Do you have any little tricks to help keep your life in order?  


Mary said...

I also do better when I use an established routine, especially at the start of the day. Thanks for sharing what works for you. I need to do better on the "if/then" suggestion.

lmno said...

What a timely post. I hope many read your good advice. For a few years now I have found several time savers. Being allergic or being unable to digest several foods I have some tips to keep a meal ready.

1 Once a week I soft cook (about 6 minutes after the hard boil starts at my altitude) a dozen eggs, cool them, and store in the refigerator. Each morning when I boil water for tea I pop a couple in just to warm them up enough (before the water starts to boil) and eat with a warmed tortilla or two or on top of a half cup of pinto beans. It is an easy meal with no fuss and few dirty dishes.

2 I keep one pound containers of sorted, cleaned pinto beans ready in the pantry. Rinse and soak a pound covered with plenty of water at 10 pm or 5 am for 8-11 hours. The trick is to use distilled water. Discard the soaking water, rinse, and then cook for 1-1/2 to 2 hours, adding water as needed in a saucepan half covered with aluminum foil at a soft boil. I don't leave the kitchen because I add boiling water as necessary. Ten minutes before the end of cooking I add 1/2 teaspoon salt.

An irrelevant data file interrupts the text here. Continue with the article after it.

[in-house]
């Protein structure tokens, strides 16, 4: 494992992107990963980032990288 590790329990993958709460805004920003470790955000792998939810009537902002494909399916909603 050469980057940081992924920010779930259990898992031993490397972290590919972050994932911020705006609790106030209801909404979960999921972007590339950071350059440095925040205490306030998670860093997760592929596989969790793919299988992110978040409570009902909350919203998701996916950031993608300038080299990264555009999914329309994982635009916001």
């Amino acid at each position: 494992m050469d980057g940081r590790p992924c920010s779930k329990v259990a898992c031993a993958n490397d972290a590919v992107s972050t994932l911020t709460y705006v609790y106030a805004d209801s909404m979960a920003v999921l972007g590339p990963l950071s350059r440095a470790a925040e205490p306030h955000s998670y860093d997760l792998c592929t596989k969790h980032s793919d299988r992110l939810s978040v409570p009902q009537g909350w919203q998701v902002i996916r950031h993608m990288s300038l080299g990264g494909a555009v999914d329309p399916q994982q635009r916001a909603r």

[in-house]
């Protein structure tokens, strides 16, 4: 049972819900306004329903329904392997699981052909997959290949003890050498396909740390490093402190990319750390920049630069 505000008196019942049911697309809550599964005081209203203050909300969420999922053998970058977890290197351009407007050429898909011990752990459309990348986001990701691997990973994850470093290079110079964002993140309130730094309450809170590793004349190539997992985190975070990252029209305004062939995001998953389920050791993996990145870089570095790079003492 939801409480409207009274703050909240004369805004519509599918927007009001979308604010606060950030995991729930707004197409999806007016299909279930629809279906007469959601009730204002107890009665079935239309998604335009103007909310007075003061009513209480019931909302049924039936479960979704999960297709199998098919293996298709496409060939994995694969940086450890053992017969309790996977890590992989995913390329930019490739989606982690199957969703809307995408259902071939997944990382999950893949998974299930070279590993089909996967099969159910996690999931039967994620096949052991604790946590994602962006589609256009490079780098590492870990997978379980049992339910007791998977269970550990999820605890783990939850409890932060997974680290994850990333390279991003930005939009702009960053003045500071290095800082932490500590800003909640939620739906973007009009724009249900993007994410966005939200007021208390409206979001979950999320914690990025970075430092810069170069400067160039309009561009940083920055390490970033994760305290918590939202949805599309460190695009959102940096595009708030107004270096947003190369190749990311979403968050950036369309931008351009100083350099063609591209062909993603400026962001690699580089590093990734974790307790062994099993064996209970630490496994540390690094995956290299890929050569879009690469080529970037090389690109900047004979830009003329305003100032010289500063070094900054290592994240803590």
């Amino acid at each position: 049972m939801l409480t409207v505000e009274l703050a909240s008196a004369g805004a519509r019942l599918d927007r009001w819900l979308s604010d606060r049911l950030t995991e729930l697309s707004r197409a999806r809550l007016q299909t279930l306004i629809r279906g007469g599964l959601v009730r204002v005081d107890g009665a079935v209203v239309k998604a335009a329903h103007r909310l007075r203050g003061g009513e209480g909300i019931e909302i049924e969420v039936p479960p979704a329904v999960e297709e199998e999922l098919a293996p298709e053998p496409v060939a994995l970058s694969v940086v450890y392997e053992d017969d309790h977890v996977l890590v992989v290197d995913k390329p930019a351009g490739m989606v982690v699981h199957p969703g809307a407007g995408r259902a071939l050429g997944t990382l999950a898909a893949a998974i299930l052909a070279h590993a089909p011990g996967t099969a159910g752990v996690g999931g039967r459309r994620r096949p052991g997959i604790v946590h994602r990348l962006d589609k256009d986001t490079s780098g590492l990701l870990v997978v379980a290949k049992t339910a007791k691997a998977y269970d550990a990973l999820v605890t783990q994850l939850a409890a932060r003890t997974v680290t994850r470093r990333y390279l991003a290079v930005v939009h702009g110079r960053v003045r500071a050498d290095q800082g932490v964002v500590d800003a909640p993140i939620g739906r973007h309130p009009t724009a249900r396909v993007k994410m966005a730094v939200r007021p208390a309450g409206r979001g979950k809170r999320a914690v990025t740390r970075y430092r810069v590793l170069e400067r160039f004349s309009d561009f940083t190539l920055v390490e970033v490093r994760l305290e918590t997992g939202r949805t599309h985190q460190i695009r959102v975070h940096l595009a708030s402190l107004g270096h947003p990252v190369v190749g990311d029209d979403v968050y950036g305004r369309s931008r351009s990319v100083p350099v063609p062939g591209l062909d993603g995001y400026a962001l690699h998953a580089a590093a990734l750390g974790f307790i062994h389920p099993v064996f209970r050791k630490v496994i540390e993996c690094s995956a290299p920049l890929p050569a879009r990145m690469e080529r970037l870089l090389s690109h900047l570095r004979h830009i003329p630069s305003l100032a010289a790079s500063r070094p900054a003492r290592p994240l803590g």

3 As soon as groceries are put away, I slice the mushrooms and store ready to sautee or pop into chicken broth or add to a burrito or omelet. I prep the broccoli and cover to store in the refrigerator to be steamed or sauteed later.

4 I steam 1-1/2 cups rice and store. DH can grab baked chicken breasts from the freezer or refrigerator, add chicken broth, mushrooms, broccoli, oregano, basil, and rice for a nice soup.

5 Four days a week at the office I take my tea, a container of beans/eggs, and a container of broccoli (it fills me up) or blueberries for my meals.

6 When I am downstairs sewing I have my favorite Thermos stainless steel coffee mug filled with greet tea or coffee once in a while. It is my favorite because it is easily closed and if it tips over no fabric is stained by an accidental spill.